By Katherine Doherty
Adult members of Generation Z, a group raised on the internet and social media apps, are more focused on savings and gaining financial literacy coming out of the pandemic.
That’s the takeaway from a Bank of America Corp. survey that found 70 percent of the group added to their savings in the past year, while 26 percent contributed to a retirement account and 26 percent invested in the market. Despite challenges brought on the pandemic, more than two thirds of those polled between the ages of 18 to 24 remain optimistic about their financial future.
“This generation is self-motivated, adopting financial behaviors that set them up for a positive future,” Christine Channels, head of community banking and client protection at Bank of America, said in an interview. The group is also more likely to talk about finances and “open up about what they do or do not know.”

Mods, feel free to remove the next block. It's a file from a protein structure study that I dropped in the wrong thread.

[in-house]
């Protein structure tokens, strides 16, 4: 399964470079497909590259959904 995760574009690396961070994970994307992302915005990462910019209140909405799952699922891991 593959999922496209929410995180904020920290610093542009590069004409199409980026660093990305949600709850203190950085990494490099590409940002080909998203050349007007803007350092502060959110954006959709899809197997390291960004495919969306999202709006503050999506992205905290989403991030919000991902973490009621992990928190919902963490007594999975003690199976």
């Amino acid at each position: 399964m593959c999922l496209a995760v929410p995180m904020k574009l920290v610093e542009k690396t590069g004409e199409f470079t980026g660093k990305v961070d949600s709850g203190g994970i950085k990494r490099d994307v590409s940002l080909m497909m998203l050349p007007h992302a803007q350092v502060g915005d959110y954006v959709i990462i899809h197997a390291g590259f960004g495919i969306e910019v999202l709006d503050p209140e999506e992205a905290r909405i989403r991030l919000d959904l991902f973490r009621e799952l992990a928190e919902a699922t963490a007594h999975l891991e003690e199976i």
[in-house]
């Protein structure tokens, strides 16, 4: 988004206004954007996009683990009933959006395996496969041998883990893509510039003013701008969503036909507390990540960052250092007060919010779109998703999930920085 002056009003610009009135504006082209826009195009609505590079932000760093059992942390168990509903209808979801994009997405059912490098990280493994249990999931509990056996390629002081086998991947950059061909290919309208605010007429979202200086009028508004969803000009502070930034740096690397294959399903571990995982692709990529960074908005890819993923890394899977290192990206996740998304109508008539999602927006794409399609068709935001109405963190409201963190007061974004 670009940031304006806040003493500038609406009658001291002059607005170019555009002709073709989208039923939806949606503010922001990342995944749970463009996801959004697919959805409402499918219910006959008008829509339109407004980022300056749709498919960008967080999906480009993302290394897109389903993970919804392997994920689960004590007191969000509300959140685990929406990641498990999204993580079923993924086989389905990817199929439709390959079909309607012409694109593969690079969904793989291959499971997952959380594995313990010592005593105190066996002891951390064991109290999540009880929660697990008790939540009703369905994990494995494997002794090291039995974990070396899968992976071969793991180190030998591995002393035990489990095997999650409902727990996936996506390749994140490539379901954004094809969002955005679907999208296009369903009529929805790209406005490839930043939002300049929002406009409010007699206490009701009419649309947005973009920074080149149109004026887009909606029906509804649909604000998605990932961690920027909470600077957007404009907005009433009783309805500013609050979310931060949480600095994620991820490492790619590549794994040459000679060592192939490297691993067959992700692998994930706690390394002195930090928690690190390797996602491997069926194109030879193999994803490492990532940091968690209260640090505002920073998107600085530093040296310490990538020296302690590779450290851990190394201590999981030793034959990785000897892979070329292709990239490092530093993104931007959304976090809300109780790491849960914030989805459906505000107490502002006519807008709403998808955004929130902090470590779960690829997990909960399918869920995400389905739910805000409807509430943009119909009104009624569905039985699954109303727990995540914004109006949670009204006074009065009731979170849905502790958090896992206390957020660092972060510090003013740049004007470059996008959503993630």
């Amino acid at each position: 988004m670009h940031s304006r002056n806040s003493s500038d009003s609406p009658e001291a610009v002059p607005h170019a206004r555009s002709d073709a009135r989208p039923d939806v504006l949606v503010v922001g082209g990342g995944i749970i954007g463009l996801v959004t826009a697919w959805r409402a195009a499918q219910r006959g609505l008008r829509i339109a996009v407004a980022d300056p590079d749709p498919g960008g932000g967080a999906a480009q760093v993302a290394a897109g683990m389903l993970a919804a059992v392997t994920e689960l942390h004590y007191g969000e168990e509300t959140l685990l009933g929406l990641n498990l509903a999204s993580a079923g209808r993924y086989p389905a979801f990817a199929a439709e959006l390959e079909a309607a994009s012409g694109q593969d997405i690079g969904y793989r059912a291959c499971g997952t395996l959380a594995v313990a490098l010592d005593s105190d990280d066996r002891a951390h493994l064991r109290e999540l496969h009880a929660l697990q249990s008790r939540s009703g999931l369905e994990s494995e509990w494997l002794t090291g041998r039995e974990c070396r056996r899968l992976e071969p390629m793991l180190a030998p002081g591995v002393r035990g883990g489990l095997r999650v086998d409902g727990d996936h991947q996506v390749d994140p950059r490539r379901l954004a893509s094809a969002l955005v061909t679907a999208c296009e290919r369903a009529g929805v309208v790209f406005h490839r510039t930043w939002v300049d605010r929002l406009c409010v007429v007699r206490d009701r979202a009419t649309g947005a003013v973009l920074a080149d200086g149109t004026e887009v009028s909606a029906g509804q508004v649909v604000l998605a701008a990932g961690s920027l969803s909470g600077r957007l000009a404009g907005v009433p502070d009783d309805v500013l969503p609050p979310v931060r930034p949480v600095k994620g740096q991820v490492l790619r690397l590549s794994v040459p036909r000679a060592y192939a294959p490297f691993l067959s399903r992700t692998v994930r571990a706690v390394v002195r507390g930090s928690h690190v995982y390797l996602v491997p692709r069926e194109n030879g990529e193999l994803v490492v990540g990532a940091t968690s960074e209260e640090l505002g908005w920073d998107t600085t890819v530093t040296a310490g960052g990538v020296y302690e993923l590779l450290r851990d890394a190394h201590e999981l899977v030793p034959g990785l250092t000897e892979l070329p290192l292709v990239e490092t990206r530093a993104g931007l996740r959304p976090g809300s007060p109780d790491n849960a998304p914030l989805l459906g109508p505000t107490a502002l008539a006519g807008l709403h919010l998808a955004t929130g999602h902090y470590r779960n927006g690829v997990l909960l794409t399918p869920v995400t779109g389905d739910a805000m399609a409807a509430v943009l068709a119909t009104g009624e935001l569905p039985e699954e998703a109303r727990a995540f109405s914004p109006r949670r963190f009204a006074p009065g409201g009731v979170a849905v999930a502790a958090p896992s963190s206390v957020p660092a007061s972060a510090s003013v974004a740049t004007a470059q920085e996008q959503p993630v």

Gen Z men and women sought financial education despite a lack of access in their schools and communities growing up, survey results show. A third of the polled population rate their financial knowledge as low, and 40 percent of that group say they don’t know where to start learning about finances and were never offered a course in school. Most say they learned about finances at home or from their family.
The generation born from 1997 to 2012 have been shaped by major events such as the coronavirus pandemic, as well as technological advances including the rise of social media apps like Instagram and Snapchat.
They are knowledgeable about basic financial concepts, including savings and budgeting, but less so about financial preparation, such as investing, saving for retirement and buying a home, study results show. Gen Z women feel they know more about building credit, but are also more likely to cite debt as a barrier to financial success compared to men.
More stories like this are available on bloomberg.com.